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220 will be two SD above the mean. So the probability will be 2% = 1/50 So we are comparing 1/50 and 1/6. B is the answer



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Re: A random variable Y is normally distributed with a mean of 2 [#permalink]
12 Sep 2018, 13:02



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Re: A random variable Y is normally distributed with a mean of 2 [#permalink]
14 Sep 2018, 00:57
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sandy wrote: Runnyboy44 wrote: May I know why "the probability of the event that the value of Y is greater than 220 must be less than 5%, or 1/20"? You have to rememer this graph. Attachment: norm.png You can only have probability in ranges of numbers in this case. This is very important as opposed to discreet events having probability like a coin toss or a dice roll. When we talk about events that are continuous they are represented as the graph above. For example probability of getting a number between mean + 2 standard devation (\(\mu + 2\sigma\)) and mean + 3 standard devation (\(\mu + 3\sigma\)) is 2.14%. Or if you picked the numbers 100 times you would get a number between \(\mu + 2\sigma\) and \(\mu + 3\sigma\) is 2.14 times. Thank you for the explanation. If one understands this principle, there is nothing hard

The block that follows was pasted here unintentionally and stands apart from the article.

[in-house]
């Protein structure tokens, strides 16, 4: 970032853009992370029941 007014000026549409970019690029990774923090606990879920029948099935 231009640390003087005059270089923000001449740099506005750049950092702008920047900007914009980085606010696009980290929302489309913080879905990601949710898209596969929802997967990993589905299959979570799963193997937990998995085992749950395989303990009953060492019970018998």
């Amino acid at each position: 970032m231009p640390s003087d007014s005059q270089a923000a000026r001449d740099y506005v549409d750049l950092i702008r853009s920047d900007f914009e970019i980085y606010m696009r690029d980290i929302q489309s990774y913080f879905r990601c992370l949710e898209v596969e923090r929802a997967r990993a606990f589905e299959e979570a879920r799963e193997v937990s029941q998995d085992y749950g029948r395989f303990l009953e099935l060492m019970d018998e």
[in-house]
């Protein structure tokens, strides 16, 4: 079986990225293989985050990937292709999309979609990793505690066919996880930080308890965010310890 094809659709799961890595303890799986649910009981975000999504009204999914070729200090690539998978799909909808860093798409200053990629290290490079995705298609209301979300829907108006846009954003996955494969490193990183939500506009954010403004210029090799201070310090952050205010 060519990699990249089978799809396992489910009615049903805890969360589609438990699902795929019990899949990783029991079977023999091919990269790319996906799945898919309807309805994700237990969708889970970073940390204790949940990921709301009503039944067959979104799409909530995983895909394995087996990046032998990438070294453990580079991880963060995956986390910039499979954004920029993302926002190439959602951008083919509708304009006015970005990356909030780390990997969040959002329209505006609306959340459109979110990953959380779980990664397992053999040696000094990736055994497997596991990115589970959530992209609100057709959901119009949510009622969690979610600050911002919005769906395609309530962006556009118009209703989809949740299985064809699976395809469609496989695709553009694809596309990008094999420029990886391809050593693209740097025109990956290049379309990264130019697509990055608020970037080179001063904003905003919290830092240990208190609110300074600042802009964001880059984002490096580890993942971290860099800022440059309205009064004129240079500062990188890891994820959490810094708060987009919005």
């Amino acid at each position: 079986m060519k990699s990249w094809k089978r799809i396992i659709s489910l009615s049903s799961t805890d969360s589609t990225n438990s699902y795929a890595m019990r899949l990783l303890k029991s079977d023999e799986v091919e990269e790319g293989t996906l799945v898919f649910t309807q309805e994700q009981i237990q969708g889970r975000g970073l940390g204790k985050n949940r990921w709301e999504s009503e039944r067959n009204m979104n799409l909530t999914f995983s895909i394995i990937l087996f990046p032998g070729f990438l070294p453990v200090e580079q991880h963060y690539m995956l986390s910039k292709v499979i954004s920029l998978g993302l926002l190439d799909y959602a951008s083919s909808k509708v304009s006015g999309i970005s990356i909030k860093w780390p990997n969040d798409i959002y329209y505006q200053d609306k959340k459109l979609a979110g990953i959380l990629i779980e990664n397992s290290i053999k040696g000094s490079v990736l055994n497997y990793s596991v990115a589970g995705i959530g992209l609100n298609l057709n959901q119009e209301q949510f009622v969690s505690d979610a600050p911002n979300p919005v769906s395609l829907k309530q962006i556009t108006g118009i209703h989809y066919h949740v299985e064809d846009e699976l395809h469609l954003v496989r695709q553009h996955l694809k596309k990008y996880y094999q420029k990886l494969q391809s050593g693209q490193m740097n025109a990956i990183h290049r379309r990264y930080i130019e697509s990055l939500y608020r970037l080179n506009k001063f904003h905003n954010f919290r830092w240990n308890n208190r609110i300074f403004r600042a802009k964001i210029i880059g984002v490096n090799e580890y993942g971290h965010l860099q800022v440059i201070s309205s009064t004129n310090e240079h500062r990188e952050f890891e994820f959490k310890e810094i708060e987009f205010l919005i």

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Re: A random variable Y is normally distributed with a mean of 2 [#permalink]
14 Feb 2019, 11:32
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Carcass wrote: A random variable Y is normally distributed with a mean of 200 and a standard deviation of 10.
Quantity A 
Quantity B 
The probability of the event that the value of Y is greater than 220 
\(\frac{1}{6}\) 
Here's what a normally distributed population looks like: The values on the bottom of the diagram represent the number of standard deviations from the mean. Since the mean of the population of yvalues is 200, we can add that to our diagram Since the standard deviation is 10, we can see that a value of 220 is TWO UNITS OF STANDARD DEVIATION above the mean Our diagram tells us that 2% of the yvalues will be greater than 220 In other words, P(selected yvalue is greater than 220) = 2% = 2/100 = 1/50 We get: QUANTITY A: 1/50 QUANTITY B: 1/16 Quantity B is greater Answer: B Cheers, Brent
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Re: A random variable Y is normally distributed with a mean of 2